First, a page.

Wisconsin Commercial Lease Agreement: Everything You Need to Know
Wisconsin commercial lease agreement is a contract between a tenant and landlord for leasing a business property in the state. 4 min read
What Is a Wisconsin Commercial Lease Agreement?
Wisconsin commercial lease agreement is a contract between a tenant and landlord for leasing a business property in the state.
Laws regarding these agreements have been affected by the recent passage of Wisconsin Administrative Code's ATCP 134, which contains provisions that apply to commercial landlord-tenant agreements.
While typically much less regulated than residential landlord-tenant law, there are two laws on the books that do refer to commercial landlord-tenant agreements. One instance is found in ATCP 134, which stipulates that this piece of legislation does apply to commercial leases unless two conditions exist: there was no written agreement between the parties in place, and the lease was silent regarding certain issues.
The Impact of Act 143 on Commercial Leases
The precursor to Act 143, namely Senate Bill 466, was drafted to include commercial landlord-tenant agreements, and Act 143 did not address the provisions found in that bill other than to stipulate in an amendment to Act 143 that a rental agreement will be deemed void if it contains certain prohibited language.
Therefore, Act 143, as a successor to Bill 466, does, in fact, apply to both commercial and residential landlord-tenant agreements. Among the provisions that apply to both are those that address the following issues:
- Establishes a moratorium on evictions of tenants.
- Addresses severability of rental agreement provisions.
- Establishes procedures for the disposition of abandoned property.
- Allows for landlords to be awarded holdover damages when called for.
- Establishes procedures and rights regarding the receipt of past due rents.
- Sets parameters regarding when landlords may withhold security deposits and methods for returning deposits to tenants.
- Sets conditions when a violation of Chapter 704 may be treated as an unfair trade practice.
ATCP and Tenant Security Deposits
With the inclusion of ATCP 134 to Chapter 704, the same rules that apply to the treatment of security deposits for residential landlord-tenant leases exist in the commercial space as well. Before ATCP 134, there were no laws on the books in regard to how a landlord could deal with issues such as:
- The amount of a tenant’s security deposit that could be withheld in the situation after a tenant vacates the property
- When the landlord had to return the deposit.
Now, ATCP 134 provides that the landlord can only withhold all or any of the deposit only if certain conditions exist. These are:
- There is established damage caused by destruction or neglect of the property or if there is waste left behind that the landlord must clean or remove.
- There is unpaid rent at the time the tenant vacated the property.
- Utilities that were the responsibility of the tenant per the terms of the lease agreement are unpaid.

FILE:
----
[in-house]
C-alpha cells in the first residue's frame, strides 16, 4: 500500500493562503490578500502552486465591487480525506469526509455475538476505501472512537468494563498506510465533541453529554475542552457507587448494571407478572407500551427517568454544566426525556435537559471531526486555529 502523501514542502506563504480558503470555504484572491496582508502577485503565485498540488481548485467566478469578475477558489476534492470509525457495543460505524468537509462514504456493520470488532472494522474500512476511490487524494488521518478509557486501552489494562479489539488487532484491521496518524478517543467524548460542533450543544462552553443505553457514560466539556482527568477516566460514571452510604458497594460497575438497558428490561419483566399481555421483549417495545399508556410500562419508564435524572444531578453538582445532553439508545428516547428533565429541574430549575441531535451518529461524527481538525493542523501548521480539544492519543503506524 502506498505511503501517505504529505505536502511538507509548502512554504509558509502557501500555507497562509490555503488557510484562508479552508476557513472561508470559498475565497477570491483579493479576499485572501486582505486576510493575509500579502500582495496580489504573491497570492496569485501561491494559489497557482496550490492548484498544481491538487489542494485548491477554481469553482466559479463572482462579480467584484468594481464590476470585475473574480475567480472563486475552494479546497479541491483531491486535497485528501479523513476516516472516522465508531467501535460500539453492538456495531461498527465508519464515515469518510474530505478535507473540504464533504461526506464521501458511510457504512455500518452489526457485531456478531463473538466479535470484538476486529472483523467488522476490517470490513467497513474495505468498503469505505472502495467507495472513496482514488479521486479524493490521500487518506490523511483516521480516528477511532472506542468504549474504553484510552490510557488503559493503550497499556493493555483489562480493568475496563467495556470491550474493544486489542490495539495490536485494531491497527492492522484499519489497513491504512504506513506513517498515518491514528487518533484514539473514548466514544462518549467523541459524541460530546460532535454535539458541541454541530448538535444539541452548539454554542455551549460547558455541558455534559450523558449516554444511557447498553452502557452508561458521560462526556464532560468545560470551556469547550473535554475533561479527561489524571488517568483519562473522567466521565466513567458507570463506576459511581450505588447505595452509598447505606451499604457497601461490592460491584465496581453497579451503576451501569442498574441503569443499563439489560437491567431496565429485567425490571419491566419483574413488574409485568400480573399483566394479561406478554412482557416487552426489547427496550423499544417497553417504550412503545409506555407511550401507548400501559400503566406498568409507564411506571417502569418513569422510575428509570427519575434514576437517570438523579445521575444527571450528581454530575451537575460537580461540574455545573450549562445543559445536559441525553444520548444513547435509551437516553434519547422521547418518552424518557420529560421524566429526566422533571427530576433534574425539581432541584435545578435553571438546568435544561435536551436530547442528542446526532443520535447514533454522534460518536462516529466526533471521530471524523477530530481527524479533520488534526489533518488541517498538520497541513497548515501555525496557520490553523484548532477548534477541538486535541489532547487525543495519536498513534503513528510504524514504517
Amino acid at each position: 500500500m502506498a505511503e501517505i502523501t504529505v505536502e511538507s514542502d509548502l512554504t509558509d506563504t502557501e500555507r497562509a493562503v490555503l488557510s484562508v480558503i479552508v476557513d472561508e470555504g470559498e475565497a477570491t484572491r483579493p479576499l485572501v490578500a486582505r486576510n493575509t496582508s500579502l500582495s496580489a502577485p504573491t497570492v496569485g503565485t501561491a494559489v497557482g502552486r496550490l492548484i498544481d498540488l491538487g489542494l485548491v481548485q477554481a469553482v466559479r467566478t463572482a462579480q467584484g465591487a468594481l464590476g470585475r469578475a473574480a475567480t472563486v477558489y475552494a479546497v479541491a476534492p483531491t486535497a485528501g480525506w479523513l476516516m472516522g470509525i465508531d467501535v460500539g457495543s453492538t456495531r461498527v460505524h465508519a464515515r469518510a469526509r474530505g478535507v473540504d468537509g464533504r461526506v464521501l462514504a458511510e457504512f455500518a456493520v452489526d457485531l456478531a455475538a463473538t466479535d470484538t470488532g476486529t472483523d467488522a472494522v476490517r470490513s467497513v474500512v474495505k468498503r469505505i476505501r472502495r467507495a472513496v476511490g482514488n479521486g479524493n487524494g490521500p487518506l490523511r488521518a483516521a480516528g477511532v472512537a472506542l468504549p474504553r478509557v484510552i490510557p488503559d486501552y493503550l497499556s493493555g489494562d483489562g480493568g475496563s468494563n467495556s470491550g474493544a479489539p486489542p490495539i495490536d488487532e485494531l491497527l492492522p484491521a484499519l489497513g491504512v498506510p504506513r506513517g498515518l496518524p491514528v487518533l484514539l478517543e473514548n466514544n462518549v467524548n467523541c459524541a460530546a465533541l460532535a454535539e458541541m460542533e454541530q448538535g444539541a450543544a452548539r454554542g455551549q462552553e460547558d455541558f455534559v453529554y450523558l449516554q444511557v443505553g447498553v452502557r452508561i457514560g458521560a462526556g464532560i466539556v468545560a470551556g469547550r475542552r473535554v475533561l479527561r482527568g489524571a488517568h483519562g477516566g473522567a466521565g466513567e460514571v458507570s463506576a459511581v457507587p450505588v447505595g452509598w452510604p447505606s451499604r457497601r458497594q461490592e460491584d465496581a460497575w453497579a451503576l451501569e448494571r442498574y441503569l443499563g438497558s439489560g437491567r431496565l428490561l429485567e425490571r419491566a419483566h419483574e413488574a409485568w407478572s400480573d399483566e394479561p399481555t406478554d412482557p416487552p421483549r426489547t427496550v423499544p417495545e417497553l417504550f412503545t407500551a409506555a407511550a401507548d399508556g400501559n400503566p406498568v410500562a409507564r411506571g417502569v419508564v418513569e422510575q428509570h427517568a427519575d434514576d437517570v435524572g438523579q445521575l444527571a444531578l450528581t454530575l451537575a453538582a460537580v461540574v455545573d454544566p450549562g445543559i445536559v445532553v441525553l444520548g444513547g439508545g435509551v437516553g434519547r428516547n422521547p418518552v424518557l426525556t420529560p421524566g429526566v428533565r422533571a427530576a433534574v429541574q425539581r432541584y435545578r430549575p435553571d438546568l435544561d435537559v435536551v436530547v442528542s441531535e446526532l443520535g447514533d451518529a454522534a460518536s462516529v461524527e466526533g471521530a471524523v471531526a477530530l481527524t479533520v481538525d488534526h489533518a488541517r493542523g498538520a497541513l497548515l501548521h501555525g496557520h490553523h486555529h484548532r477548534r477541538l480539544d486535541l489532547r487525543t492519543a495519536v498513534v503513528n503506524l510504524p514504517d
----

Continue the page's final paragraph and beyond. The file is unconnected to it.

- If the landlord is determined to be liable for unpaid permit fees assessed against the tenant.
- Any payments promised in the lease agreement that falls outside the provisions of a standard commercial landlord-tenant lease.
How to Commercial Landlords Can Protect Their Interests
The best way that commercial landlords can do the utmost to avoid serious tenant issues is by working with legal counsel experienced in commercial lease agreement law. With a professionally prepared lease, key issues are negotiated with the tenant and the agreement is entered into with each party understanding their rights and the remedies they may seek in the event the lease is breached.
In particular, the terms and conditions in a commercial lease addressing tenant breaches cover the following issues:
- Failure to pay rent or other fees assigned to the tenant under the lease. It is important that the lease contains language allowing the landlord to continue to collect rent according to the terms of the contract even if the tenant vacates the property.
- Failing to open and operate a business according to the terms set forth. This may come into play in a mall or shopping center where the appearance of vacant or non-operating businesses can affect a landlord’s ability to attract new tenants.
- Using the property for purposes other than agreed to in the lease.
- Filing for bankruptcy. In this case, the lease may stipulate that the landlord is treated as a secured creditor.
- Using the property as a means of securing credit with other commercial interests.
- Failing to keep the property in quality condition.
Even with a commercial lease in place that provides for every conceivable tenant breach, it should be understood that Wisconsin law requires that in order to receive damages, the landlord must establish that reasonable actions were taken to minimize the possible breach of the lease.
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